The Art Nouveau Sisters

Glasgow School of Art Poster by Frances Macdonald, Margaret Macdonald, J. Herbert McNair (1885) | PC: MCAD Library

Glasgow School of Art Poster by Frances Macdonald, Margaret Macdonald, J. Herbert McNair (1885) | PC: MCAD Library

Memento Artem

Elegant, refined, organic, and mystical: descriptors of the Art Nouveau style. When most people think of this style, they think of Alphonse Mucha or Henri de Toulouse-Lautrec. Although their contributions to the movement are important, the pioneers of the movement included two sisters from Glasgow, Scotland. 

Margaret and Frances Macdonald were both born, raised, and educated in Glasgow to an upper-middle-class family. Margaret entered the Glasgow School of Art in 1884, Frances joining her in 1890. It’s here, that the sisters trained to become professional artists.

At Glasgow School of Art, the sisters met their classmates Charles Rennie Mackintosh and Herbert MacNair. They became friends, forming a group called the Glasgow Four. Here, the group experienced Art Nouveau as it was taking shape. Inspiration came from Celtic spirituality and Victorian Puritanism. They created graphic works that included elongated forms and silhouettes. Their color palettes were light, metallic, and neutral. The inspiration and palette, together, empowered them to create mystical and ethereal compositions that were groundbreaking at the time.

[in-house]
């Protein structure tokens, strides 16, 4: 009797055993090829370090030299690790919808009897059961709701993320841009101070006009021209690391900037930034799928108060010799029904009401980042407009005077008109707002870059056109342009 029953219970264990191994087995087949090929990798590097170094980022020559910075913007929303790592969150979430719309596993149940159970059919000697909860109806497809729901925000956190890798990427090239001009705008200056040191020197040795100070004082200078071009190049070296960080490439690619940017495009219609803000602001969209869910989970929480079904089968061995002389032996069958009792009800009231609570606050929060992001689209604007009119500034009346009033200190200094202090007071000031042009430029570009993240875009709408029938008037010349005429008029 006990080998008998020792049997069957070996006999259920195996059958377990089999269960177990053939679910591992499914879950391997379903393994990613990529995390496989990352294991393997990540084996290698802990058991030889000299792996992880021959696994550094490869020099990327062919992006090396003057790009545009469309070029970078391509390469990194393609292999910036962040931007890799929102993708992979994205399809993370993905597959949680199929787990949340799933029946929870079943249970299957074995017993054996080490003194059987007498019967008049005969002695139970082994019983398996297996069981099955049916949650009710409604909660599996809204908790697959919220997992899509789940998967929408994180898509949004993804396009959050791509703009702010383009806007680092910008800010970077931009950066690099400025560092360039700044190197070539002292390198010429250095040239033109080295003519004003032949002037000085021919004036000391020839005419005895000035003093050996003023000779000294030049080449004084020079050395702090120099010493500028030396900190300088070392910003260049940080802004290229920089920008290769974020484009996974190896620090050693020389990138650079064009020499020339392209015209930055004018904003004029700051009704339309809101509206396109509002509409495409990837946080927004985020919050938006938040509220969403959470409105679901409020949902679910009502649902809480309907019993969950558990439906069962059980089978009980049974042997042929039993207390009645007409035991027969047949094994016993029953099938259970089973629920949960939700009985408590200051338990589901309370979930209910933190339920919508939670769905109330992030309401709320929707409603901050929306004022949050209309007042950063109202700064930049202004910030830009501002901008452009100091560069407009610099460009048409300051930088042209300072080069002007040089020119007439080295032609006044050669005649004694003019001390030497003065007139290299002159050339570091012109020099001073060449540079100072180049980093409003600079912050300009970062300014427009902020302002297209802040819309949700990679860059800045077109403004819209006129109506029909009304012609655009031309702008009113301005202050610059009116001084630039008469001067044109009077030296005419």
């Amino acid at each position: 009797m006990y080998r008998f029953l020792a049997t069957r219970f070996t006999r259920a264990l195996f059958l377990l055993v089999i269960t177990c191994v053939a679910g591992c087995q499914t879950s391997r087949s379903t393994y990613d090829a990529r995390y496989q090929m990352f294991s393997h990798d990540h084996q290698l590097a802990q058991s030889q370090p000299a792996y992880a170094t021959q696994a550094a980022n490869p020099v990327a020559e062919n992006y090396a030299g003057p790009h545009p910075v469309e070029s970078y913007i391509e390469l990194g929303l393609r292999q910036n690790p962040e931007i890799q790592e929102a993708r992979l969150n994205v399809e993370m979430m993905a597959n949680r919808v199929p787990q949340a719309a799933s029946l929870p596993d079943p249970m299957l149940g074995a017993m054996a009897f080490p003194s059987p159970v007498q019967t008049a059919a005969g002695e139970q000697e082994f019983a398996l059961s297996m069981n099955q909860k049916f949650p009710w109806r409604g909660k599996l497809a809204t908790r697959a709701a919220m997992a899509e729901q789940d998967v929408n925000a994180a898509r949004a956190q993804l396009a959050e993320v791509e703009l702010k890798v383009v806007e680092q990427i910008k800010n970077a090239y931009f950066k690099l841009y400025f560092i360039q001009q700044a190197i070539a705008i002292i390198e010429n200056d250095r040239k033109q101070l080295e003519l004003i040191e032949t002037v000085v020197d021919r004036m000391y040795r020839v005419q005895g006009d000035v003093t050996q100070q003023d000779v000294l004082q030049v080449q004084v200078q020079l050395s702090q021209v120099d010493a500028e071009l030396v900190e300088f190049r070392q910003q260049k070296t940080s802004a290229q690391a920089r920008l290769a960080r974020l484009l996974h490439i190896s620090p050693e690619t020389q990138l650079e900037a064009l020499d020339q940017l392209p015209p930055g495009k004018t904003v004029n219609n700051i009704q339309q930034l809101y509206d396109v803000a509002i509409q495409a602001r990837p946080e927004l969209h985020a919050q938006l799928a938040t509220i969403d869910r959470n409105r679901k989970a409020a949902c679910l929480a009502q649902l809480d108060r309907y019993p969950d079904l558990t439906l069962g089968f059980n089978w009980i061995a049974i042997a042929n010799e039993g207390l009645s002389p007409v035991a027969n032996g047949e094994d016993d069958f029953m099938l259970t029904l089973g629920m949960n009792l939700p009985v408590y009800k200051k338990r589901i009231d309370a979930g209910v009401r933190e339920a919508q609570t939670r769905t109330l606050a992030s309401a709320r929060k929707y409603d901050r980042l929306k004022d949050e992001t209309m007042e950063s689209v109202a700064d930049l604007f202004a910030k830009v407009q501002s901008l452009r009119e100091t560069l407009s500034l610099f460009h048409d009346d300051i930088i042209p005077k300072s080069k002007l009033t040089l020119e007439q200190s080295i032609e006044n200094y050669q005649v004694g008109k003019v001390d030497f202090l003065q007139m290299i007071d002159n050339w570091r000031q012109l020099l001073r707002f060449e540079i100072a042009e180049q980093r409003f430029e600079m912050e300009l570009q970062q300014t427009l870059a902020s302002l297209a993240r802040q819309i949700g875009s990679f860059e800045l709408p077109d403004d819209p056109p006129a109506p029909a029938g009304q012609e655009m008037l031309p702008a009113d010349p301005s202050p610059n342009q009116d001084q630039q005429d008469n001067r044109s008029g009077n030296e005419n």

Approaching their graduation from school, the sisters opened up a studio. Together, they produced a large number of works that not only included commercial works like posters and advertisements, but also pieces of fine art and craftworks like watercolors, metalwork, and textiles. They were artistic powerhouses that knew how to work together in harmony. They often would co-sign works and would present their pieces together across Europe. 

An excellent example of their commercial work while creating together is their poster for the Glasgow School of Art. Two long feminine figures create a vertical line in the design. They have geometric attributes in their features. This creates a sense of them being androgynous in nature. However, they, along with other parts of the design are in perfect symmetry. There is a definite sense of the Art Nouveau style with it’s organic and plant-like forms around the figures. 

However, the sisters’ harmonious relationship changed and they drifted apart, Frances marrying Herbert and moving to Liverpool and Margaret remaining in Glasgow after marrying Charles. They remained like this until 1900 when they found themselves being brought together once again. The Glasgow Four were invited to exhibit their respective pieces together in Vienna, where they found huge success and sold the entirety of their works before going their separate ways again. 

Still, I come back to the Macdonald sisters and their art. They were half of a core group that helped further a major art movement of the late 19th and early 20th centuries. I can’t help but notice a distinctive feminine, yet powerful imprint upon the movement that the sisters may have influenced. The famous artist Gustav Klimt, during the 1900 Vienna Secession Exhibition, became enchanted with the sister’s work and is said to have been influenced by them and the rest of the Glasgow Four. This goes to show that even behind the famous artists in art history we can find of men and women artists that inspired them to create greatness.

Cameron Cizek is a junior studying computing.